November 14 is one of the best dates in 2016 since it marks the night that Supermoon lighted up the night sky in the world. According to NASA, what makes this Supermoon very special is that it is the closest Supermoon since 1948 (69 years ago) and it will only show up again on November 25, 2034. If you missed it this week, you have to wait for that long.
With excitement and anticipation, sky gazers as well as photographers congregate on high grounds to have a better view of the Supermoon. Social media was also flooded by supermoon updates and netizens share their experiences and captures of the closest moon on earth.
Here is an example of a candid shot of the Supermoon view in the Philippines by a local Photographer and an active netizen, John M. Collano. It was taken at 7:15 PM in Pagadian City.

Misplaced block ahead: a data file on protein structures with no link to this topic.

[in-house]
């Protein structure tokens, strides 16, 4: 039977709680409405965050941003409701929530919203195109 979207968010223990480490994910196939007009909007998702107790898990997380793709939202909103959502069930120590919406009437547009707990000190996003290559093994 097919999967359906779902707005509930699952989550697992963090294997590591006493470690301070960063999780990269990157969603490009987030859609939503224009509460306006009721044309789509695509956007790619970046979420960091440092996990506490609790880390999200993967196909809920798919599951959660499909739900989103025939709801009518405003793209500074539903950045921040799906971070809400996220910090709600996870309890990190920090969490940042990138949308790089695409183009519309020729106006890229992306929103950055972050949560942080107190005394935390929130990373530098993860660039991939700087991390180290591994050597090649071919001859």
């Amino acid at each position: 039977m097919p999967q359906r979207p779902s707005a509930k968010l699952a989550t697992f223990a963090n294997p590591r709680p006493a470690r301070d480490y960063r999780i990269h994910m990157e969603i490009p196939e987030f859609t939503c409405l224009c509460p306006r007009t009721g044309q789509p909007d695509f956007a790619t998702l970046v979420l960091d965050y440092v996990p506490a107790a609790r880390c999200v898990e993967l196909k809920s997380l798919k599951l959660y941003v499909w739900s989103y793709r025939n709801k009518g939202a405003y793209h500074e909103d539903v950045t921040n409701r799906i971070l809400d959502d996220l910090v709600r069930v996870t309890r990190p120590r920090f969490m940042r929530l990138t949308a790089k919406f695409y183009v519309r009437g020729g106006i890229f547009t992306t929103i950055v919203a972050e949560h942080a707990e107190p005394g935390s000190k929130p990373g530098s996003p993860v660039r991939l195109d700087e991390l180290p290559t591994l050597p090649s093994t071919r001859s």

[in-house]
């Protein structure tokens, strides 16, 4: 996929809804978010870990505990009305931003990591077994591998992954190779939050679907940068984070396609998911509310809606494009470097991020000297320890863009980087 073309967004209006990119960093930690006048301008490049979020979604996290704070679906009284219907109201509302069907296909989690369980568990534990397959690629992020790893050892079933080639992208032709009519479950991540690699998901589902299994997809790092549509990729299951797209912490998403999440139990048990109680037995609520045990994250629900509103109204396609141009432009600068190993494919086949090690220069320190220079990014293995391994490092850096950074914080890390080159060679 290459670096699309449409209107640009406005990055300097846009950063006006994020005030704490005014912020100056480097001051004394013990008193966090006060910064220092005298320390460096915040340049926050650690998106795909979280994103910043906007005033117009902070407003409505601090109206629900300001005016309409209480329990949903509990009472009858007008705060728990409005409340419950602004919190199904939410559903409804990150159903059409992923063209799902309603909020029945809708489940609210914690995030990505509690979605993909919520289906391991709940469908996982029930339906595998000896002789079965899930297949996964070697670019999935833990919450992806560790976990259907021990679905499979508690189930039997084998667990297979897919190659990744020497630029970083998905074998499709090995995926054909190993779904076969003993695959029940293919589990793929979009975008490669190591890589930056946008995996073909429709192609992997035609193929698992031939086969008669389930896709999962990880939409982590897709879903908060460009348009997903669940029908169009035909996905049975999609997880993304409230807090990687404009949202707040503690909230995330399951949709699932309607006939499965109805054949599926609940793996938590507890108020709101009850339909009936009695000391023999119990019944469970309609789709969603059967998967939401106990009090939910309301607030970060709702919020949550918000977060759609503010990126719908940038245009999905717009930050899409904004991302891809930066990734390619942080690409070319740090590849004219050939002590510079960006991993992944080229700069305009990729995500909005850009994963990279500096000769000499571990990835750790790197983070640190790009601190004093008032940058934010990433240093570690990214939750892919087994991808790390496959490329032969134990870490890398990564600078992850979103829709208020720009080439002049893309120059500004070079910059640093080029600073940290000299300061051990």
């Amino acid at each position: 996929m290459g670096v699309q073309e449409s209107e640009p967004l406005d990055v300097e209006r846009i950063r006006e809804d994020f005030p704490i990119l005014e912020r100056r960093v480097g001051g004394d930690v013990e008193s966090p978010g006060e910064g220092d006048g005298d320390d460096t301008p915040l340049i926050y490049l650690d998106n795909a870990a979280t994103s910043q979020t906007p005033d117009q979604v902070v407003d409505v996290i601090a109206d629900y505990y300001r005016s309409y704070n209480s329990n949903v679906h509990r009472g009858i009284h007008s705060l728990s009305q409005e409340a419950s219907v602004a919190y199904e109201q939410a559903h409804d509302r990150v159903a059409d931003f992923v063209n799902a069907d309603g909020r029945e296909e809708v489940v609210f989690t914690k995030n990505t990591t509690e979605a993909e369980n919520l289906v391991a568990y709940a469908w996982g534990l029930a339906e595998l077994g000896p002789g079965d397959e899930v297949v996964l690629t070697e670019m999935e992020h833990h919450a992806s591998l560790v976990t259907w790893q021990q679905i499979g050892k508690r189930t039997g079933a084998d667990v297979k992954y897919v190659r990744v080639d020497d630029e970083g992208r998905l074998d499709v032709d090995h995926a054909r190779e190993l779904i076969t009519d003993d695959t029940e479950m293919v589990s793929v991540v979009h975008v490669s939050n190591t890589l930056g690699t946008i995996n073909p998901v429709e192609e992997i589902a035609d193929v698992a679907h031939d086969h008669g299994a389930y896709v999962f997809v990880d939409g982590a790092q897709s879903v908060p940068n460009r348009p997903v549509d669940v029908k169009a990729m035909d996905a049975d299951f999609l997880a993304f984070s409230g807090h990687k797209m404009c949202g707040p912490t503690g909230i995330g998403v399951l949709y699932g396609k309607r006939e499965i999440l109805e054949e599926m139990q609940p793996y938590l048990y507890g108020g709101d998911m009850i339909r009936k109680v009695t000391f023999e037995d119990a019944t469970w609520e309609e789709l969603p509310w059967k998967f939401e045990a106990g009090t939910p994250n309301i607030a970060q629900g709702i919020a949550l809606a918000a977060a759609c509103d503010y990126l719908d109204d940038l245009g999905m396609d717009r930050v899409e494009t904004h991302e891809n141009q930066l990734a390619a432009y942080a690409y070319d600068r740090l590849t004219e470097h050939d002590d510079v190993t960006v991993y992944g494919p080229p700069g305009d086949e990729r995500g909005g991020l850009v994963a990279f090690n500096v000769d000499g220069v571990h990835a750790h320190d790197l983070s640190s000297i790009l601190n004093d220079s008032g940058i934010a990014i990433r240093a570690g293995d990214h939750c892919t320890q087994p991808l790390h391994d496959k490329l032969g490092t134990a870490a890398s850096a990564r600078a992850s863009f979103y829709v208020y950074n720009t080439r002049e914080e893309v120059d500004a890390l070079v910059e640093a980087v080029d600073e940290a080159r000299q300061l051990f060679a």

North America has the best view of the Supermoon as it showed before dawn. However, in Australia, most people who gathered in Bondi Beach were disappointed due to the thick clouds causing obstruction to the Supermoon view.
In China, Chinese citizens are lucky enough to have an airline (Spring Airlines) that offer 100 flights to people who wanted to witness Supermoon closely.
Why its Size Seem to Change
The moon that orbits around the earth follows an ellipse shape which causes the change of its size from the earth’s view. Noah Petro from NASA also explains that the moon is affected by the pull of earth’s tidal and gravitational force, making its distance from the earth varied. So, instead of following a circle orbit, it goes around the earth on an ellipse or oblong shape.
In case you missed it, you’ll have to wait 18 years again to see the closest Supermoon–November 25, 2034 to be exact.